LAHAD DATU,: Sabah has held an ambition to be developed and be a high income state for as long as anybody could remember and serious changes, or at lease moves to change, are expected when Chief Minister Datuk Seri Hajiji Noor visits Lahad Datu.
The Chief Minister’s main itinerary is the launching of the POIC Port and the POIC Bulking Installation.
Both are located within the state-owned POIC Lahad Datu with a rising profile among state initiatives towards realizing the numerous growth goals of the State Government under its Sabah Maju Jaya development blueprint.
Initiated by the state in 2005, POIC Lahad Datu is primarily conceived to serve as an industrial park to promote the downstream industries leveraging on the abundant palm oil and plantation/mill residues to manufacture value-added products.
For the record, Sabah has over 1.55 million hectares of high yield oil palm plantations until taken over by Sarawak recently as Malaysia’s top palm oil producer.
55 foreign and Malaysian companies have ploughed in over RM3 billion in investments.
The upcoming visits by top state leaders is expected to bring into focus the state’s desire for Sabah’s east coast, particularly Lahad Datu, to be the funnel through which major new investments will come through.
Although huge potentials still abound in oil palm, the new narrative is global – presenting:
First Sabah’s centrality in the Regional Comprehensive Economic Partnership (RCEP) which, combining the economies of its 10 ASEAN members with five partners (China, South Korea, Japan, Australia and New Zealand) is touted as the world’s largest economic partnership;
Second combining Sabah’s resources and potentials as a package with its member territories of the four-nation BIMP-EAGA polygon of 80 million people spread over 1.6 million square kilometres of land and sea with resources from oil palm to petroleum to timber and coal; and
Third Lahad Datu’s natural deep harbour being located along the increasingly important Lombok-Makassar shipping route vital to mega vessel movement from the Indian Ocean and Oceania Australia, and New Zealand to China, South Korea, Japan and the Pacific.
The potentials of Sabah’s east coast anchoring on Lahad Datu were acknowledged by the State and federal governments through a combined funding in access of RM1 billion for the POIC Lahad Datu industrial park and its port facilities.
Between 2013 and 2018, the POIC Port complex that combine a terminal each for barging, liquid bulk, dry bulk and container cargo went into operation one after another.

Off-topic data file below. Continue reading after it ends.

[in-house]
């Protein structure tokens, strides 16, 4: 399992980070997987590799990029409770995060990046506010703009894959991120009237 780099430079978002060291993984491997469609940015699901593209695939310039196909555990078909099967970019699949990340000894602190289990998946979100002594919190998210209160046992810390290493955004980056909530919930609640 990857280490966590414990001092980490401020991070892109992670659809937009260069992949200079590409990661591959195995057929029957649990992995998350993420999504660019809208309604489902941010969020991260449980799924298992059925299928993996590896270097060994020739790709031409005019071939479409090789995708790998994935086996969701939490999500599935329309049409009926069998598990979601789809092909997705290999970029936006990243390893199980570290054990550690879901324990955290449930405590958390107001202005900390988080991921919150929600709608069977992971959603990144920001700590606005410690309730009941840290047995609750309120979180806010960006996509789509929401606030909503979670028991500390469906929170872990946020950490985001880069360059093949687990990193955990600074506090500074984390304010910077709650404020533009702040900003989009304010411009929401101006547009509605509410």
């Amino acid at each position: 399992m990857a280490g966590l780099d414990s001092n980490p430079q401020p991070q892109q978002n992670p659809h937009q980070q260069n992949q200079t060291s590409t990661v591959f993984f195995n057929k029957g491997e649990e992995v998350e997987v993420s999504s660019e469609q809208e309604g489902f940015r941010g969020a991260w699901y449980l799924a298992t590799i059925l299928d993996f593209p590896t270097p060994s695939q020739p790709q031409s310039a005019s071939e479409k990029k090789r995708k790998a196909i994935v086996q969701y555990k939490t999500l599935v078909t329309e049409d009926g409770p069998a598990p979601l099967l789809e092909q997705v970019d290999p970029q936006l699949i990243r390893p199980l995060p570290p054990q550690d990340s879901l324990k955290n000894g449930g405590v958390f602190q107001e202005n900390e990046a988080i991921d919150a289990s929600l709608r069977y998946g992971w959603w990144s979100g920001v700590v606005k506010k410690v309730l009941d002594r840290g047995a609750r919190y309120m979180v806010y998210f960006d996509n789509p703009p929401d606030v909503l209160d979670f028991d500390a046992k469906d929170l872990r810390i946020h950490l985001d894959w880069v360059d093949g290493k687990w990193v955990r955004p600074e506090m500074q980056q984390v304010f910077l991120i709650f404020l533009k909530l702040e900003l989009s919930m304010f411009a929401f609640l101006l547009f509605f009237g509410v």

As of July 2022, the terminals combined for about ten million metric tonnes of cargo. Port throughput determines its profitability.
Under its parent POIC Sabah Sdn Bhd, plans have been drawn to offer Sabah as a logistics hub for BIMP-EAGA.
One aspect seeks to draw the numerous resources from the region for amalgamation and attract investors to go downstream, thus generating cargo.
For example, edible bird nests and seaweed widely produced in BIMP-EAGA could potentially be value-added at Lahad Datu for export to the rest of the world.
Hajiji’s administration has approved the start of a study into the viability of building an international airport at Lahad Datu, as well as a maritime transport hub that will be a boom to connecting the mostly island territories of EAGA and facilitate trade.
The visit, Hajiji’s first to POIC Lahad Datu, is likely to stimulate dialogue on Sabah’s need for new revenue potentials, like any business needing to create additional income streams to grow income, Sabah’s desire to shake off its dubious title as a poor state can start with looking away from traditional income headings in the state GDP.
The latest GDP figure shows Sabah’s manufacturing sector stagnant at just 8.5% of its GDP.
The national figure 24.4%. Sarawak, which used to lag behind Sabah for many year, recorded 11%.
Appropriately, Sabah Maju Jaya wants that figure at 30% by 2025. Sceptics have dismissed that as overly ambitious.
If the cards are played right and ambition tempered, an economic miracle may yet emerge from a presently nondescript region of Borneo where, about an hour’s flight away, a spanking new capital of Indonesia call Nusantara is slowly but surely emerging.